To celebrate the 1950s Mouseketeers featured in my book, Why? Because We Still Like You, I’ll be posting updates on their lives and current work here over the next few weeks, starting with Mouseketeer-turned-teen-idol Don Grady.
Then: Pictured here honing his performing skills just two years before joining the biggest kids’ show on TV, Don — then known by his given last name, Agrati — auditioned for the Mouseketeers at age 13, when the show was going into its third season. The tryout proved particularly nerve-wracking for him because he was a fan: “The Mouseketeers were like the biggest thing in those days,” he remembers now. “I couldn’t wait to get home from school and watch the show. I was so into it.” He got the spot after a dance-off with a kid named Buster in front of Walt Disney himself. The new job meant he and his family had to move 350 miles south to Los Angeles and start a new life there — his father even gave up the family salami business and instead took jobs selling used cars and driving bakery trucks. “That was an amazing sacrifice,” Don says. “I have to thank him. I never really did thank him. My show-business career could’ve been over as fast as it happened.” Don joined the show alongside new cast members Bonnie Lynn Fields, Linda Hughes, and Lynn Ready. But the older Mouseketeers — particularly the girls — took him in right away: Annette, Cheryl, Doreen, and Sharon, once the dreamy figures in his television set, told him straight off that they thought he was cute. “That was it, I died and went to heaven, Mouseketeer heaven,” Don says. “That was kind-of my welcome into the group.”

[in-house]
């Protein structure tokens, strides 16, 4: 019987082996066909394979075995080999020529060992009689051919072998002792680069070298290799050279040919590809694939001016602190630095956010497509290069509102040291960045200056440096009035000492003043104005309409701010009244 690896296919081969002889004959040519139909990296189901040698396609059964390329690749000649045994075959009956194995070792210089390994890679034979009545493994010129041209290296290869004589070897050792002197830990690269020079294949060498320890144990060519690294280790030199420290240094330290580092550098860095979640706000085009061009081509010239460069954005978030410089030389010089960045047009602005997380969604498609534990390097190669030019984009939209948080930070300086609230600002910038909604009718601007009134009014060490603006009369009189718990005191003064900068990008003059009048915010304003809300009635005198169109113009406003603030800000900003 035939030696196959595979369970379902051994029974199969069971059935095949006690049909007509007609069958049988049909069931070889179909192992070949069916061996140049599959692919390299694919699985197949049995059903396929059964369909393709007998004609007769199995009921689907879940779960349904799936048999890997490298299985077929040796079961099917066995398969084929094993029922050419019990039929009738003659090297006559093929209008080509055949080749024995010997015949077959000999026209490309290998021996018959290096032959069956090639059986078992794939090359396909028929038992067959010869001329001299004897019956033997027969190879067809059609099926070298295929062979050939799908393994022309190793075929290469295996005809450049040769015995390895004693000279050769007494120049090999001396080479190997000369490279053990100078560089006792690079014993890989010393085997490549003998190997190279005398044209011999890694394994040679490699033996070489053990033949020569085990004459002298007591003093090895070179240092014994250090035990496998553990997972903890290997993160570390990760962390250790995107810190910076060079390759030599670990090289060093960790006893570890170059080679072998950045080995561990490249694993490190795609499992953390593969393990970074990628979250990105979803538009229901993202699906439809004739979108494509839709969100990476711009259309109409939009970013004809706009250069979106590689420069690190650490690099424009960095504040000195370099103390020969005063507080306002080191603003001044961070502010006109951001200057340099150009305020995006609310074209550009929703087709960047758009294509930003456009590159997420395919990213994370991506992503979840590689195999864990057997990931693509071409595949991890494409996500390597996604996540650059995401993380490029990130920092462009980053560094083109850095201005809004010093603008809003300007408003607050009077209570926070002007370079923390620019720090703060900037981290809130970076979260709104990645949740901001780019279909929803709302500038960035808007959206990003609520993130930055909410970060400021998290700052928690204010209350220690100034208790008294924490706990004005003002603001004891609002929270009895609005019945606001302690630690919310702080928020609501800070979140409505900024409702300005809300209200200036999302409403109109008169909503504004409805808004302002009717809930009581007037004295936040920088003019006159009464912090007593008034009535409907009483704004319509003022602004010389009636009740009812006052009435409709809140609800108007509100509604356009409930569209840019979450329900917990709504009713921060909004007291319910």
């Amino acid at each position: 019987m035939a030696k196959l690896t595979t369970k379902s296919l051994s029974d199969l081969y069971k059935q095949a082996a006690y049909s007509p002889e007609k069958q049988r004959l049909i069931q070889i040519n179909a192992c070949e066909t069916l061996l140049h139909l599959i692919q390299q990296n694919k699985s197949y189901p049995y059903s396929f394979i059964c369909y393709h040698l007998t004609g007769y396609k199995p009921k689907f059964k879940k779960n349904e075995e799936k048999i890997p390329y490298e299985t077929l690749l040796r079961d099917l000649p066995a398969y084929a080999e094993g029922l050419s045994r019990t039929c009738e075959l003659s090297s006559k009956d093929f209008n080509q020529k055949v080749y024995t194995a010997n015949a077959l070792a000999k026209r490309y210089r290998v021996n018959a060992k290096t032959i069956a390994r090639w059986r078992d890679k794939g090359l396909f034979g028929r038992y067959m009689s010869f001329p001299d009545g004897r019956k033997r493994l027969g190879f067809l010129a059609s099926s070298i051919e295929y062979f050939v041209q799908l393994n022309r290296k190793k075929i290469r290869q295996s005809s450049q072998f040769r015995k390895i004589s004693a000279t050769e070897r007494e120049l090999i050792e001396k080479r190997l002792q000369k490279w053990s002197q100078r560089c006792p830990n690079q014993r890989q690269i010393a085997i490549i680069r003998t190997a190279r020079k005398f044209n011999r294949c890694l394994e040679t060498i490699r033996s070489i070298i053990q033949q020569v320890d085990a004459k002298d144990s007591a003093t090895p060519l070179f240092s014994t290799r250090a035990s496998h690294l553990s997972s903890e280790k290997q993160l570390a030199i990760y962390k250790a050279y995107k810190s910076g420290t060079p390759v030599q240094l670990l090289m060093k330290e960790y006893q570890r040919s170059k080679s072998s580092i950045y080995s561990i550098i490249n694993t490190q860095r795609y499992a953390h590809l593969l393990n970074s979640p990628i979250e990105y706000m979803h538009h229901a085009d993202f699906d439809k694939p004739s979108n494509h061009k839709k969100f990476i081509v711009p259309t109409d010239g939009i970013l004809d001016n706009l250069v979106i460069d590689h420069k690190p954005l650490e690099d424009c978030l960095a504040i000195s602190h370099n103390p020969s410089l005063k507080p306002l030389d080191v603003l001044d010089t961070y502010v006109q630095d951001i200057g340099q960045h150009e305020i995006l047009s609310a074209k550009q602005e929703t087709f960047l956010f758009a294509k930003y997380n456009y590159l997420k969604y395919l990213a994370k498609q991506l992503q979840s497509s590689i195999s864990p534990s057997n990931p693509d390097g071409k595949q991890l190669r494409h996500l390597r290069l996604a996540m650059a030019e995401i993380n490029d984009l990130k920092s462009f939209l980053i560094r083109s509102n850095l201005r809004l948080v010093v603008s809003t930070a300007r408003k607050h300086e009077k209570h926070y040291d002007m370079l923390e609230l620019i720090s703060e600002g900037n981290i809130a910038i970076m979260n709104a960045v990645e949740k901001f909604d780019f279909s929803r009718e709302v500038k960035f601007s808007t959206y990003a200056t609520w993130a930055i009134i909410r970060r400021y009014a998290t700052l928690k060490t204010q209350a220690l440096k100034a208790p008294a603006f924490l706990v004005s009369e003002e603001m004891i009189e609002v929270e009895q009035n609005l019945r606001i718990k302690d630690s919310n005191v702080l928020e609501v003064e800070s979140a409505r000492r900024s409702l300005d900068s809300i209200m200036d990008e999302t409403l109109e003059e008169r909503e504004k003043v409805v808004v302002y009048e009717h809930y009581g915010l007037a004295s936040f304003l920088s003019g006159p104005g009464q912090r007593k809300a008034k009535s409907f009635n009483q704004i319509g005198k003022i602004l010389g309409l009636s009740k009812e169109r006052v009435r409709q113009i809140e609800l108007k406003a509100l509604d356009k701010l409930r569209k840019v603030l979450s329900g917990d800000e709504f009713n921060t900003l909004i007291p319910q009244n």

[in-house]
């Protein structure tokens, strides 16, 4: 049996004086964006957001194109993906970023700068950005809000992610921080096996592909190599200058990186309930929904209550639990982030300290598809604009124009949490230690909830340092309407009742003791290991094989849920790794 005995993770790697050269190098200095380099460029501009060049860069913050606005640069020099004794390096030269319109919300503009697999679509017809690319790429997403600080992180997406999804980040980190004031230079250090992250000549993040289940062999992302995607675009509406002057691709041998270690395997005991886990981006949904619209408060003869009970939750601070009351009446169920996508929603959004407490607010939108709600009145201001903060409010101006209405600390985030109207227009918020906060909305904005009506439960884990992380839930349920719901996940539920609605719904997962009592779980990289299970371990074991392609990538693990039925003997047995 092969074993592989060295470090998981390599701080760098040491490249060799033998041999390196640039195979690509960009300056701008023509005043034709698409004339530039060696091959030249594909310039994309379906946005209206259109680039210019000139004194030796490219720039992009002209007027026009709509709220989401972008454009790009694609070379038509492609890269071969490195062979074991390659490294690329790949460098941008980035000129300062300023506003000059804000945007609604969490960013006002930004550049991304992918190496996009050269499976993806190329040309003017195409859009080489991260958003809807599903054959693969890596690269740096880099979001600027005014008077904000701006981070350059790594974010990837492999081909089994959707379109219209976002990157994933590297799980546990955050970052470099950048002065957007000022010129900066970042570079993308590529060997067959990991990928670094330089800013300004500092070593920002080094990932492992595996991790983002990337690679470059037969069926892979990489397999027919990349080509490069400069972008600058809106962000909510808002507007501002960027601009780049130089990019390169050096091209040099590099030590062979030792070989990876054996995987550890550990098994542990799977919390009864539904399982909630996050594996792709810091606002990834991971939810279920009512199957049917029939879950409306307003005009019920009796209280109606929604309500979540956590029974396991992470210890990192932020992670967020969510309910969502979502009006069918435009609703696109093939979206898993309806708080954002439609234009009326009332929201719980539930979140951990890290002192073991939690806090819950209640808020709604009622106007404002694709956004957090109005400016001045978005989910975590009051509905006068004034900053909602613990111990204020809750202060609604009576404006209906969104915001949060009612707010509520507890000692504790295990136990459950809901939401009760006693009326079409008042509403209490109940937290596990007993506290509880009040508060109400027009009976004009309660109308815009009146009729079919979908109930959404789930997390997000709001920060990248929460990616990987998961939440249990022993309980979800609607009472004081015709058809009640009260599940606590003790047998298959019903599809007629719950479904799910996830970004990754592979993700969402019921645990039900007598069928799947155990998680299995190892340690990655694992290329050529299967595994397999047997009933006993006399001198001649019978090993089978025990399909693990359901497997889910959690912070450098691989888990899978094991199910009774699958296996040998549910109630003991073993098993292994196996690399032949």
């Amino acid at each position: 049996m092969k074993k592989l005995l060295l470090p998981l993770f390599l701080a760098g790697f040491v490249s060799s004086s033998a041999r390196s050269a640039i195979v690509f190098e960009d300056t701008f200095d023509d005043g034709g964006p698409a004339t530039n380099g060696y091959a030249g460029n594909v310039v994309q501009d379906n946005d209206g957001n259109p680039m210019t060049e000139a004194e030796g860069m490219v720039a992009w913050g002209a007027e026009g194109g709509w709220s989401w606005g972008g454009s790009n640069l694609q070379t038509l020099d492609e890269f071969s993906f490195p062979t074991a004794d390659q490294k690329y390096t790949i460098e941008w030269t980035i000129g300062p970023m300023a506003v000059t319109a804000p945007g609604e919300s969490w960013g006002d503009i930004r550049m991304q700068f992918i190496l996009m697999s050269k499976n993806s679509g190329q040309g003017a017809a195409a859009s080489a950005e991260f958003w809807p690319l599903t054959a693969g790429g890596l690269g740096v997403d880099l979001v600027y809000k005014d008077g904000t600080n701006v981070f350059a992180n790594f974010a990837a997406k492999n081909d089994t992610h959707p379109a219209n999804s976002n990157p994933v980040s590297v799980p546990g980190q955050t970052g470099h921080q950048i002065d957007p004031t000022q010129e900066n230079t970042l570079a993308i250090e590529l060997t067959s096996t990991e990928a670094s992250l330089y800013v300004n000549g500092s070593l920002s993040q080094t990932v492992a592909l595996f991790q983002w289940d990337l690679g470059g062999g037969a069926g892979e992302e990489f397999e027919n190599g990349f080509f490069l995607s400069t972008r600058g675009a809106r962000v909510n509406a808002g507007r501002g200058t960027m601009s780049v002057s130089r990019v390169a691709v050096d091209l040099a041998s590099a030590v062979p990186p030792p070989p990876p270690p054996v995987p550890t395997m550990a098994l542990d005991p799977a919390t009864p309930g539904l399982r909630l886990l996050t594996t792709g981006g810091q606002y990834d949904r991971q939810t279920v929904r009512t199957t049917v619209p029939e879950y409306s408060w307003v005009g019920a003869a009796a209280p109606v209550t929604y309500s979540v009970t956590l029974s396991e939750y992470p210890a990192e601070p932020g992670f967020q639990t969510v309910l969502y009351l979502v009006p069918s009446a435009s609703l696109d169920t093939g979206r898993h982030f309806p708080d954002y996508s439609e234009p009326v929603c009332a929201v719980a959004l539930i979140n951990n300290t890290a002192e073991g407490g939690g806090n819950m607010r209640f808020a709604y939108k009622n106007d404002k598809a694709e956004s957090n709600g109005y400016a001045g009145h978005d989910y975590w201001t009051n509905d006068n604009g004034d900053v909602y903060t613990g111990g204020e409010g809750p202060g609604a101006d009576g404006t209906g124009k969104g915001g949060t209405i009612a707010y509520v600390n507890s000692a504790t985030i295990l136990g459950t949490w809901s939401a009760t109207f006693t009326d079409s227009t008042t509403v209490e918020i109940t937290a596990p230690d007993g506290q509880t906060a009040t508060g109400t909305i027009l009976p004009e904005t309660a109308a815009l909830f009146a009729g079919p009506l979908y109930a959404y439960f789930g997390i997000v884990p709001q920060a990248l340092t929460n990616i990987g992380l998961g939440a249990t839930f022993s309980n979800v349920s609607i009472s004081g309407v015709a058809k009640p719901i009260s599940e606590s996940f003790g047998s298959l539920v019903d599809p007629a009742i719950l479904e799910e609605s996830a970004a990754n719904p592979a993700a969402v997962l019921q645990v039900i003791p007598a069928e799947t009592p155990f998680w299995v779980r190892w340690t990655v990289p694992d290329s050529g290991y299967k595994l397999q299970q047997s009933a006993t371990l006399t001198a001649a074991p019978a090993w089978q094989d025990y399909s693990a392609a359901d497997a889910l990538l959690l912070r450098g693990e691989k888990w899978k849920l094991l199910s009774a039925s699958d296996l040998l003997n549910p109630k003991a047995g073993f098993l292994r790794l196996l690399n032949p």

Now: By the time he landed a major part of one of the three titular offspring in the 1960s hit sitcom My Three Sons (along with fellow Mouse Club alum Tim Considine), he was known by his stage name, Don Grady. The role would make him a heartthrob and help boost his profile to pursue his real passion, music. He appeared on the show with his own real-life band, The Greefs, and then transitioned into a full-time music career once he left Sons. “I’ve always loved music,” Don says. “I’ve always had a passion. And so when the Three Sons stuff was over, I couldn’t wait to get into something I was passionate about. I never really saw myself as an actor. It was just something that happened out of my musical beginning.” Since then, he’s written scores for movies, television, and stage, including several projects for Disney (its recent Disney Princess albums and bonus music on Lion King and Aladdin DVD releases). In 2008, he released a jazz album, his first since 1973’s Homegrown, called Boomer. “Music today isn’t speaking to us, the Baby Boomers, anymore,” he says. “They’re speaking to the younger generation because that’s where the money is. But there’s a huge generation of people like me who love music and want to hear about the things that we’re going through.”